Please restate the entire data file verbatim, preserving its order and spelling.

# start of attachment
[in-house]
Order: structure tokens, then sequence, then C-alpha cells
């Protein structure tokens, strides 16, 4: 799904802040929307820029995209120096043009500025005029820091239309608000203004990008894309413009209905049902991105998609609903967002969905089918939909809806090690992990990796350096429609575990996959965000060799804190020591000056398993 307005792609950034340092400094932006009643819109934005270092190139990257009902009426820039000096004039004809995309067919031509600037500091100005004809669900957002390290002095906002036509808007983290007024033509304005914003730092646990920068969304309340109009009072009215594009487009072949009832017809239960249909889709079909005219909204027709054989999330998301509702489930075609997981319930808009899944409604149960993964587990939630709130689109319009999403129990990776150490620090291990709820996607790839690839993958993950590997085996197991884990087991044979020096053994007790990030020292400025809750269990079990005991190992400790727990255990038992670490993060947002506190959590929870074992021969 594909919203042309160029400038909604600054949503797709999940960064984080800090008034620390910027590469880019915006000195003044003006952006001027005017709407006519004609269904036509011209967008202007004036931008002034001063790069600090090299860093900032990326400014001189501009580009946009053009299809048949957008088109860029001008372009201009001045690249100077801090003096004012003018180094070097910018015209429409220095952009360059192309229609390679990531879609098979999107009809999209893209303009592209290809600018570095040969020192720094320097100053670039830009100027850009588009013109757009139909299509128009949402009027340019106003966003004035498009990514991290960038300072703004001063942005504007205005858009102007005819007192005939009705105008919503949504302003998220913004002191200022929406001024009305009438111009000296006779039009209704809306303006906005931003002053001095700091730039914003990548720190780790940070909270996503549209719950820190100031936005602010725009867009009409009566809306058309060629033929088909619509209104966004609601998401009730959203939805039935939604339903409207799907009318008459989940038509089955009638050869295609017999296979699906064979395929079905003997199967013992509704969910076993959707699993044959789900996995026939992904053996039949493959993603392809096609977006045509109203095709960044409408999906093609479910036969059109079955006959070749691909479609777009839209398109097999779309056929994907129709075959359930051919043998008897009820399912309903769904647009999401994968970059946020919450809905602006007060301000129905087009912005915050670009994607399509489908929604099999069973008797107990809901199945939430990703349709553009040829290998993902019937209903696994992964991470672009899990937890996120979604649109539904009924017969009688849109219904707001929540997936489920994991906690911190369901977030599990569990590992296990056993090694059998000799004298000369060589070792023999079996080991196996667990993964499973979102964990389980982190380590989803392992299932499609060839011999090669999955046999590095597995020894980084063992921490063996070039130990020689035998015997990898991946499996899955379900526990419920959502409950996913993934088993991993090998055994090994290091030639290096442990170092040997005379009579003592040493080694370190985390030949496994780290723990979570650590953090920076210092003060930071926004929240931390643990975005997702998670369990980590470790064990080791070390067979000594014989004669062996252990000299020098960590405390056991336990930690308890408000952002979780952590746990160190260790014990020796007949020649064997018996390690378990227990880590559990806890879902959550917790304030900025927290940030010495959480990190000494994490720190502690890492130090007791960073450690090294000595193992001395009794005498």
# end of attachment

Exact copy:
[in-house]
Order: structure tokens, then sequence, then C-alpha cells
């Protein structure tokens, strides 16, 4: 799904802040929307820029995209120096043009500025005029820091239309608000203004990008894309413009209905049902991105998609609903967002969905089918939909809806090690992990990796350096429609575990996959965000060799804190020591000056398993 307005792609950034340092400094932006009643819109934005270092190139990257009902009426820039000096004039004809995309067919031509600037500091100005004809669900957002390290002095906002036509808007983290007024033509304005914003730092646990920068969304309340109009009072009215594009487009072949009832017809239960249909889709079909005219909204027709054989999330998301509702489930075609997981319930808009899944409604149960993964587990939630709130689109319009999403129990990776150490620090291990709820996607790839690839993958993950590997085996197991884990087991044979020096053994007790990030020292400025809750269990079990005991190992400790727990255990038992670490993060947002506190959590929870074992021969 594909919203042309160029400038909604600054949503797709999940960064984080800090008034620390910027590469880019915006000195003044003006952006001027005017709407006519004609269904036509011209967008202007004036931008002034001063790069600090090299860093900032990326400014001189501009580009946009053009299809048949957008088109860029001008372009201009001045690249100077801090003096004012003018180094070097910018015209429409220095952009360059192309229609390679990531879609098979999107009809999209893209303009592209290809600018570095040969020192720094320097100053670039830009100027850009588009013109757009139909299509128009949402009027340019106003966003004035498009990514991290960038300072703004001063942005504007205005858009102007005819007192005939009705105008919503949504302003998220913004002191200022929406001024009305009438111009000296006779039009209704809306303006906005931003002053001095700091730039914003990548720190780790940070909270996503549209719950820190100031936005602010725009867009009409009566809306058309060629033929088909619509209104966004609601998401009730959203939805039935939604339903409207799907009318008459989940038509089955009638050869295609017999296979699906064979395929079905003997199967013992509704969910076993959707699993044959789900996995026939992904053996039949493959993603392809096609977006045509109203095709960044409408999906093609479910036969059109079955006959070749691909479609777009839209398109097999779309056929994907129709075959359930051919043998008897009820399912309903769904647009999401994968970059946020919450809905602006007060301000129905087009912005915050670009994607399509489908929604099999069973008797107990809901199945939430990703349709553009040829290998993902019937209903696994992964991470672009899990937890996120979604649109539904009924017969009688849109219904707001929540997936489920994991906690911190369901977030599990569990590992296990056993090694059998000799004298000369060589070792023999079996080991196996667990993964499973979102964990389980982190380590989803392992299932499609060839011999090669999955046999590095597995020894980084063992921490063996070039130990020689035998015997990898991946499996899955379900526990419920959502409950996913993934088993991993090998055994090994290091030639290096442990170092040997005379009579003592040493080694370190985390030949496994780290723990979570650590953090920076210092003060930071926004929240931390643990975005997702998670369990980590470790064990080791070390067979000594014989004669062996252990000299020098960590405390056991336990930690308890408000952002979780952590746990160190260790014990020796007949020649064997018996390690378990227990880590559990806890879902959550917790304030900025927290940030010495959480990190000494994490720190502690890492130090007791960073450690090294000595193992001395009794005498």